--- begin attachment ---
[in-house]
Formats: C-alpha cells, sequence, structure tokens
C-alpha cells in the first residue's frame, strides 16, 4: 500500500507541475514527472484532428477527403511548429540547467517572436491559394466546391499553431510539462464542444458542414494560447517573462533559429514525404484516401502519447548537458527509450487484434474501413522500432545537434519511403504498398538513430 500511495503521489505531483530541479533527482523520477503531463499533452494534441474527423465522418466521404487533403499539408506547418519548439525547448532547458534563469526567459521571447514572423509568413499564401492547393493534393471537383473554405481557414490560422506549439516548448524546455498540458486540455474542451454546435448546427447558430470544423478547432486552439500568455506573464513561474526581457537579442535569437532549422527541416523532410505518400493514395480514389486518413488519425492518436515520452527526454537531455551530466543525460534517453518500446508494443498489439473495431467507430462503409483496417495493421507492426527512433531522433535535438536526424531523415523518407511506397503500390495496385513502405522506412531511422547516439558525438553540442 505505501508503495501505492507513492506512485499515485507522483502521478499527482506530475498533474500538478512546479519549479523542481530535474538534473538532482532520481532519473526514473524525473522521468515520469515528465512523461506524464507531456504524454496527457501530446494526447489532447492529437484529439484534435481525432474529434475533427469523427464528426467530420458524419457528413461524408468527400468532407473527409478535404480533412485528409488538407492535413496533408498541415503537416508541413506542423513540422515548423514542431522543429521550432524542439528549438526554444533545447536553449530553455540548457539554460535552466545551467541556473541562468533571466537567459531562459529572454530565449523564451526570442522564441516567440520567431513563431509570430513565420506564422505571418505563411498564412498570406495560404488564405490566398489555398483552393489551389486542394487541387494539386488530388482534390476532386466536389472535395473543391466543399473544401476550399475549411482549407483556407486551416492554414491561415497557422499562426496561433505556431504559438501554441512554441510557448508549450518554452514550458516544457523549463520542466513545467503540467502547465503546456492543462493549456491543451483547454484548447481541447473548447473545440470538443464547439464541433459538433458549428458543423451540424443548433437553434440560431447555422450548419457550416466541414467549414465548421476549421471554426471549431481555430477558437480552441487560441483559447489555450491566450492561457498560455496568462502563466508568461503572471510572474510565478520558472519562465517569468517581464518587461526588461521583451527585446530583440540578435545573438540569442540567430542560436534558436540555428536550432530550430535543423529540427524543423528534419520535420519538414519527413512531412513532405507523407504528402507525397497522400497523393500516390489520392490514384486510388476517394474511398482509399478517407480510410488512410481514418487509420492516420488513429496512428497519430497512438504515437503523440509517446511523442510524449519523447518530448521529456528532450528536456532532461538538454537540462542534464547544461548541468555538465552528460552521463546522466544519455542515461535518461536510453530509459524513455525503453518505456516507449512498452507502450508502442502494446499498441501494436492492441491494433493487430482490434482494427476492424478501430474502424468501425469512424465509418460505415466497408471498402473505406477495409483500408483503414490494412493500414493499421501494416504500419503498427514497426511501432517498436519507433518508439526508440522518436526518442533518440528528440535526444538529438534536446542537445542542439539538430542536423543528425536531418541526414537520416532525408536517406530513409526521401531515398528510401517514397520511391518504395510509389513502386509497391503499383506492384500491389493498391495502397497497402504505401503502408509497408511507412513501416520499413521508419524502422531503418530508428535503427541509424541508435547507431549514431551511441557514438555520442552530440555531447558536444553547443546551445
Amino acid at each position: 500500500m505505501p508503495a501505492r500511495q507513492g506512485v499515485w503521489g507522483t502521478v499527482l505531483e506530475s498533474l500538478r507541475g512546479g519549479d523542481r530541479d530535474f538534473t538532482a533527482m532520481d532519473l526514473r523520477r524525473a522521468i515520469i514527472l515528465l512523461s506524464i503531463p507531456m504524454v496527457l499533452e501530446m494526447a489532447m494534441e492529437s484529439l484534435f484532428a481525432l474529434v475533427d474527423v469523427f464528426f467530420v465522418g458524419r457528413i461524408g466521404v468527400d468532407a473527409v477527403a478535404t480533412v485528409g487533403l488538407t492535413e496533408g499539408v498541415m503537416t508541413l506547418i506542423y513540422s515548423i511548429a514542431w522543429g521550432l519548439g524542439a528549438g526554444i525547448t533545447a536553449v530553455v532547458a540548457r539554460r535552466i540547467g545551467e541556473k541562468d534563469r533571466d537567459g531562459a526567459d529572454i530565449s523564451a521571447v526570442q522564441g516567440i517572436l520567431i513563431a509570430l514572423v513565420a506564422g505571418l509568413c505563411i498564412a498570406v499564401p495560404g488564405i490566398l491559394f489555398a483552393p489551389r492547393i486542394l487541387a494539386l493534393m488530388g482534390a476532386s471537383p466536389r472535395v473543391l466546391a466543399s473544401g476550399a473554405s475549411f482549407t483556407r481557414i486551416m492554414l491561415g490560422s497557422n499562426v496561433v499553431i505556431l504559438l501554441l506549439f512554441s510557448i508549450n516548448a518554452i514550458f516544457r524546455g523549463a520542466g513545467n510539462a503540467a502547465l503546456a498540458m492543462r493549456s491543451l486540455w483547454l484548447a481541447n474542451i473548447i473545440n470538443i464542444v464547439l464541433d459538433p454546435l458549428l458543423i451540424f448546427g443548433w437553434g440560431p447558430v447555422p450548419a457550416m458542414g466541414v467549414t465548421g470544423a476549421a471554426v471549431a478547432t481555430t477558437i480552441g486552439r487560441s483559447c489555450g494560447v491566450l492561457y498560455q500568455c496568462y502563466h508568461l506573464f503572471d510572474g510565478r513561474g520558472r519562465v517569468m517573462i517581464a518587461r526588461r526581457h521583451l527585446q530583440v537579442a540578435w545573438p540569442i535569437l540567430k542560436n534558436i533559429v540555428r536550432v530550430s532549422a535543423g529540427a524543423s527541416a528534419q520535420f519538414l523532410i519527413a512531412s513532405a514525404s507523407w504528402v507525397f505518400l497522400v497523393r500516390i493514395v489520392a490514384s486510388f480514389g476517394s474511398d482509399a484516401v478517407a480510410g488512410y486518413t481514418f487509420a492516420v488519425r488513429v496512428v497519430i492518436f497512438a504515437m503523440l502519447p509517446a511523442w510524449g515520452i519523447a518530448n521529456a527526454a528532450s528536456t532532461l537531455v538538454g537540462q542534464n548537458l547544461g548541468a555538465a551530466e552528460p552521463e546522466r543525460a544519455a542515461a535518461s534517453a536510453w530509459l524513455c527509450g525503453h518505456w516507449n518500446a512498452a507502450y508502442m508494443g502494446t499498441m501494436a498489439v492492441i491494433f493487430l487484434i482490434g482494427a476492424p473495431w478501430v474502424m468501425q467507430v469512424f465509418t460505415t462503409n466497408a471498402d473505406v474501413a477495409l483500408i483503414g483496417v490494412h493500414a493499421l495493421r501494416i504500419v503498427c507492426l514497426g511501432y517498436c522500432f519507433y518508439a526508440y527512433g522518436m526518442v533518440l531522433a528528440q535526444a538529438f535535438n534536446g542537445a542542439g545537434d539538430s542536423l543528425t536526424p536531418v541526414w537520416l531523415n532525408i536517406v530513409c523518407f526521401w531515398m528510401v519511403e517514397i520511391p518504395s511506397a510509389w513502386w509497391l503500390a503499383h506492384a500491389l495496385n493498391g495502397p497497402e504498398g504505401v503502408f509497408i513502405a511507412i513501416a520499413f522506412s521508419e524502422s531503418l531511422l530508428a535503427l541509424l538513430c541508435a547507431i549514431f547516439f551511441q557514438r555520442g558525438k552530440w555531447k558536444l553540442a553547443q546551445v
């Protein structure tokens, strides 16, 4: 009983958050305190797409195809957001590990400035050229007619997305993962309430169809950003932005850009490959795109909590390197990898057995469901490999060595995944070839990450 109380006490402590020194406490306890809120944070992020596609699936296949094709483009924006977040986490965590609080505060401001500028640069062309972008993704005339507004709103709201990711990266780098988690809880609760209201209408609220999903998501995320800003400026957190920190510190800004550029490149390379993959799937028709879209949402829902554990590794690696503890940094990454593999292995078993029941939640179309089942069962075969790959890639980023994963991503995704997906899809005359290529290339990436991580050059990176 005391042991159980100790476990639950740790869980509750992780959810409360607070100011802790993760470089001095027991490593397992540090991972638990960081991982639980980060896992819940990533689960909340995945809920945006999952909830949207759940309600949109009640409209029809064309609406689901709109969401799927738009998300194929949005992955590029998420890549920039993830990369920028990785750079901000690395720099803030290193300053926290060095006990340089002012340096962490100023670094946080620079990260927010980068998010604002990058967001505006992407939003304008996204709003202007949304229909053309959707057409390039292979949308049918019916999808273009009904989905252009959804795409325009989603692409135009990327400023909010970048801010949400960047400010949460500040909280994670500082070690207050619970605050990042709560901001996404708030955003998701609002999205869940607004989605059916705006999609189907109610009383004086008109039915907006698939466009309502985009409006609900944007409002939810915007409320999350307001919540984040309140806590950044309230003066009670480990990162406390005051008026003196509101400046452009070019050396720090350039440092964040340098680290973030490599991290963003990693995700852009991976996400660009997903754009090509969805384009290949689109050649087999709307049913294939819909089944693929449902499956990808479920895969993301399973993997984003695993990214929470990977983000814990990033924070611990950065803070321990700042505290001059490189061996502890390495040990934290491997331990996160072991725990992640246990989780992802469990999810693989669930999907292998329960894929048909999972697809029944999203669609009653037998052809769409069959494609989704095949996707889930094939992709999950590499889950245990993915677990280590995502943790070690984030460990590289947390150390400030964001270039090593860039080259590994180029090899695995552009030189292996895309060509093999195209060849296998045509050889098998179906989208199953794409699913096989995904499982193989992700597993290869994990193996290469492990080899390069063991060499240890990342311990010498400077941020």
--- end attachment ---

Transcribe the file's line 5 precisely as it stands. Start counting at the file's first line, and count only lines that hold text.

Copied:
């Protein structure tokens, strides 16, 4: 009983958050305190797409195809957001590990400035050229007619997305993962309430169809950003932005850009490959795109909590390197990898057995469901490999060595995944070839990450 109380006490402590020194406490306890809120944070992020596609699936296949094709483009924006977040986490965590609080505060401001500028640069062309972008993704005339507004709103709201990711990266780098988690809880609760209201209408609220999903998501995320800003400026957190920190510190800004550029490149390379993959799937028709879209949402829902554990590794690696503890940094990454593999292995078993029941939640179309089942069962075969790959890639980023994963991503995704997906899809005359290529290339990436991580050059990176 005391042991159980100790476990639950740790869980509750992780959810409360607070100011802790993760470089001095027991490593397992540090991972638990960081991982639980980060896992819940990533689960909340995945809920945006999952909830949207759940309600949109009640409209029809064309609406689901709109969401799927738009998300194929949005992955590029998420890549920039993830990369920028990785750079901000690395720099803030290193300053926290060095006990340089002012340096962490100023670094946080620079990260927010980068998010604002990058967001505006992407939003304008996204709003202007949304229909053309959707057409390039292979949308049918019916999808273009009904989905252009959804795409325009989603692409135009990327400023909010970048801010949400960047400010949460500040909280994670500082070690207050619970605050990042709560901001996404708030955003998701609002999205869940607004989605059916705006999609189907109610009383004086008109039915907006698939466009309502985009409006609900944007409002939810915007409320999350307001919540984040309140806590950044309230003066009670480990990162406390005051008026003196509101400046452009070019050396720090350039440092964040340098680290973030490599991290963003990693995700852009991976996400660009997903754009090509969805384009290949689109050649087999709307049913294939819909089944693929449902499956990808479920895969993301399973993997984003695993990214929470990977983000814990990033924070611990950065803070321990700042505290001059490189061996502890390495040990934290491997331990996160072991725990992640246990989780992802469990999810693989669930999907292998329960894929048909999972697809029944999203669609009653037998052809769409069959494609989704095949996707889930094939992709999950590499889950245990993915677990280590995502943790070690984030460990590289947390150390400030964001270039090593860039080259590994180029090899695995552009030189292996895309060509093999195209060849296998045509050889098998179906989208199953794409699913096989995904499982193989992700597993290869994990193996290469492990080899390069063991060499240890990342311990010498400077941020």